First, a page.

Fyffes Strategy

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Strategic Management- Second Assessment

Mr Paul Goodwin

20 March 2012

Completed by:
Lara Ciora
David Hegarty
Alan Kenny
Daniel O’Byrne
Michael Ryan
Jingbo Wang
Lili Zhu

The company’s overall Strategy

Fyffes follows a low cost strategy, but what does a low cost strategy mean for Fyffes? The market size for tropical fruit is really large, bananas being the fifth most important agricultural commodity in world trade after cereals, sugar, coffee and cocoa. Six countries (India, Brazil, Ecuador, Philippines, China and Indonesia) account for 55% of total world production. Bananas and pineapples are common fruits, on average 10 kg of bananas are consumed by each of the 350 million EU citizens; therefore it is not really possible for companies to differentiate fruit products. Because of that it would be complicated for Fyffes to follow a strategy of differentiation. Furthermore the market growth is slow, and it does not change all that much, the main transnational companies between 1995 and 2007 stayed unchanged; they are Chiquita, Dole, Del Monte, Fyffes and Noboa. These transnational companies (TNCs) control over 75 percent of the world trade (Chiquita 26%, Dole 25%, Del Monte 16%, and 8% for Fyffes and Noboa). But Fyffes is the market leader in UK, Ireland, the Netherlands, Spain and Denmark. The difference between each exporter will be in terms of the prevailing production systems and costs of production. Shipping and fuel are the most important costs for Fyffes, but also these costs are not specific to Fyffes, and their increasing is a risk for all competitors. Thus Fyffes requires its direct banana and pineapple suppliers to have low costs in so much as are possible. It also expects the suppliers to comply with policies which are designed to reduce the impact of agricultural production on the environment and to ensure safe working conditions and fair treatment for workers in compliance with internationally accepted labour standards. Fyffes had near monopoly status in the UK and has significant subsidiaries, join venture and associates incorporated in many countries such as Ireland, UK, Netherland, Germany, US, Jersey, Costa Rica.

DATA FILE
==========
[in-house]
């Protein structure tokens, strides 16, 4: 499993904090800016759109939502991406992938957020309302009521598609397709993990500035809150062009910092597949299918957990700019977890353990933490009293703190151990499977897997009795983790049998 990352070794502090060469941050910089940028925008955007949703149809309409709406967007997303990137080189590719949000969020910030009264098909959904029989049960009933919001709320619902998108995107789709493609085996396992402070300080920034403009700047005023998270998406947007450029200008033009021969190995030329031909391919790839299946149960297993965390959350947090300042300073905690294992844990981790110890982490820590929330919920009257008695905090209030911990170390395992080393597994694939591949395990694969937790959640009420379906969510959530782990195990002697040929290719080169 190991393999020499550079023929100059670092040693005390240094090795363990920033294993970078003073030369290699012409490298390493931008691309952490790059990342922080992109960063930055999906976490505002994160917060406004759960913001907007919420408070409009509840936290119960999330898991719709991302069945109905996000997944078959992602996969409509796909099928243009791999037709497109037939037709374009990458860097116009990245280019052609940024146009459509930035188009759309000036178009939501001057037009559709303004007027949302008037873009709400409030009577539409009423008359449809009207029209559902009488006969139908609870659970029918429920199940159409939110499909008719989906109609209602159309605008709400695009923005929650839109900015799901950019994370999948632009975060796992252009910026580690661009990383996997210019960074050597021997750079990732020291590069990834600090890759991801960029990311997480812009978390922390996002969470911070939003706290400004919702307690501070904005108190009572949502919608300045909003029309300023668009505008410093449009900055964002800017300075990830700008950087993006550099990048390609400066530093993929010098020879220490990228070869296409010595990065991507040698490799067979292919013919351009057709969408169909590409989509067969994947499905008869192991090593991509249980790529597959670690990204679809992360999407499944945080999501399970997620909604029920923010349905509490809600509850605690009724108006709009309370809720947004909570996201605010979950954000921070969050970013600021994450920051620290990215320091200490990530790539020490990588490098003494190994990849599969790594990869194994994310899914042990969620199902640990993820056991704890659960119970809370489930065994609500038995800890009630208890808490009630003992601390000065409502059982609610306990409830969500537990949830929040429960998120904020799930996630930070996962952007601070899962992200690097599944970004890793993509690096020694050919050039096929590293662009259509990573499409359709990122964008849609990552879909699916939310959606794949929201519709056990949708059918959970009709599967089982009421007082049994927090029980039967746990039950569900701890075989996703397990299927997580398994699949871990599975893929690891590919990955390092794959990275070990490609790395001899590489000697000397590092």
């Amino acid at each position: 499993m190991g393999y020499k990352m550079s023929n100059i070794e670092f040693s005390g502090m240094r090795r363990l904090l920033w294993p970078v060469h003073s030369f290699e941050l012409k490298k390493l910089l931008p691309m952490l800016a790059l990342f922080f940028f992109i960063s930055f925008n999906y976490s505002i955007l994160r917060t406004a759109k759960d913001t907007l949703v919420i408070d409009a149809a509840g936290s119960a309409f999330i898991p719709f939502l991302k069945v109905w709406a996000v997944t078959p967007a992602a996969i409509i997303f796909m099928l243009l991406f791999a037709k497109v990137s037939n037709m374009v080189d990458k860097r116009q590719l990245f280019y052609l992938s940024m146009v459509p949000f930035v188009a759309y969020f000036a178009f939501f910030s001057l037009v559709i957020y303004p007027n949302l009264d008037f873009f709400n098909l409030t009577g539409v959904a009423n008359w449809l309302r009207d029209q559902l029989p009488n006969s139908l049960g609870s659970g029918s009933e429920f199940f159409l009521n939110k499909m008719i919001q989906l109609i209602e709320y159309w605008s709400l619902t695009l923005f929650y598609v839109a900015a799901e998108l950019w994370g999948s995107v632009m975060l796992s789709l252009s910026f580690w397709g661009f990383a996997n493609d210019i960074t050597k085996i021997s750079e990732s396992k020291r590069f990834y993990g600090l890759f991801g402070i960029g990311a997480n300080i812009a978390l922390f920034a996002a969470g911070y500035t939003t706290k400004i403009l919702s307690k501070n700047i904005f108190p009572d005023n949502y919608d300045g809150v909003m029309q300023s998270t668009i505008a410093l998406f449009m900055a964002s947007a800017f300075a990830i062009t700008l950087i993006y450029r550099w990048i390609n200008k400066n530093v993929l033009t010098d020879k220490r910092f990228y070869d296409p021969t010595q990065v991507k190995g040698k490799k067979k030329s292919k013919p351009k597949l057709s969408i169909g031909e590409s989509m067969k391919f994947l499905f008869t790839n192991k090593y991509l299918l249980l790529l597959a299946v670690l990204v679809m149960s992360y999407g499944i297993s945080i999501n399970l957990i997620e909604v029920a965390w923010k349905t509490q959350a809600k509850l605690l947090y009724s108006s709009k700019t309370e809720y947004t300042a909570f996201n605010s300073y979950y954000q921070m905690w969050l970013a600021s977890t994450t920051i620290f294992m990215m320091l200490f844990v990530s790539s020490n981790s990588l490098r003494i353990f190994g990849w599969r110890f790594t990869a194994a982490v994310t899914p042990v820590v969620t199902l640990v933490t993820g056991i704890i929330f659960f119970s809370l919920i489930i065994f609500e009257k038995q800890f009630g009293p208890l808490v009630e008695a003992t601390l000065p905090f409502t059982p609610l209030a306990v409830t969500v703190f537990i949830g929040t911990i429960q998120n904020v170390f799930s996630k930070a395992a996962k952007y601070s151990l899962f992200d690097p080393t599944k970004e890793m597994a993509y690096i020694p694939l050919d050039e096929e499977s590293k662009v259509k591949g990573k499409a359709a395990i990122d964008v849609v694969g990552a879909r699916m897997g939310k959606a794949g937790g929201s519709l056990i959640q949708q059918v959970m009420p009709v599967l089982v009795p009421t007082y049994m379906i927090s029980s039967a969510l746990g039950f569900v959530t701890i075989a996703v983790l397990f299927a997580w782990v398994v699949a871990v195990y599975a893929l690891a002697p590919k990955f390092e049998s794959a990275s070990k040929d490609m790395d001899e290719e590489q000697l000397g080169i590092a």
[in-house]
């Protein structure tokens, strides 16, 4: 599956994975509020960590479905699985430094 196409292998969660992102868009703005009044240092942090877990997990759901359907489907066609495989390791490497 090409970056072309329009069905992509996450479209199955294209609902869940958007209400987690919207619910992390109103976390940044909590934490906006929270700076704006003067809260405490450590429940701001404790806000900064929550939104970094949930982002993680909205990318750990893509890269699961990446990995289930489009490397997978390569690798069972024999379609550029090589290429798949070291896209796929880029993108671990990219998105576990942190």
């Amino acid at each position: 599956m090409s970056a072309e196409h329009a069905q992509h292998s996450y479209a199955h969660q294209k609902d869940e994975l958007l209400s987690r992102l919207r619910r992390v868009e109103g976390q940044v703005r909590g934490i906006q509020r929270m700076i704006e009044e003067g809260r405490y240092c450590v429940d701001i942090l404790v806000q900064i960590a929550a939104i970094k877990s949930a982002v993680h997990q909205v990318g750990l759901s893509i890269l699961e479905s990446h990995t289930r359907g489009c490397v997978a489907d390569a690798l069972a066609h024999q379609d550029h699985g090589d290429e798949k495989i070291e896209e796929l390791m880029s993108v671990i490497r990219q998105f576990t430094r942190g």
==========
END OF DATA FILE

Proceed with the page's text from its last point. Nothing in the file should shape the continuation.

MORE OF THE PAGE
Methods
Based on the BCG matrix and DPM matrix analysis, there are several ways of adding the value to Fyffes as well as one way of removing value.

Parents rationale
* EU
Ireland
Other
UK
Fyffes plc
Parental development

The top managers of Fyffes take a strategic approach to cost management in order to remain competitive (Geoff Percival, 2012) Fyffes operates through its subsidiaries, joint ventures and acquisition from a total of 66 retail and wholesale distribution facilities and five2 ancillary offices throughout Europe with facilities in Ireland, the United Kingdom and the other countries. The company said that the strategic objective of the board is to enhance shareholder value through a combination of organic growth and by continuing to pursue acquisitions of companies in the General Produce and Distribution Sector. In order to achieve the objective, the four market business (UK, Ireland, EU and Other) should follow up the low cost strategy through the methods which have been decided by the parent. Parental development can create extra value and reduce the management cost. For the UK and Ireland markets, they have a high market share and low market growth (show on the BCG map), and Fyffes thinks they should use the method of organic method. The EU and Other markets have low market share and high market growth (show on the BCG map); they can through the acquisition, joint venture and using organic methods to reach the aims. What the four SBUs need do is follow the parent’s strategy and methods to help Fyffes create the extra value.

* Fyffes plc
Synergy management

Other
UK

Ireland
EU

Fyffes have already built four market businesses: UK, Ireland, EU and others. Total Produce is primarily involved...
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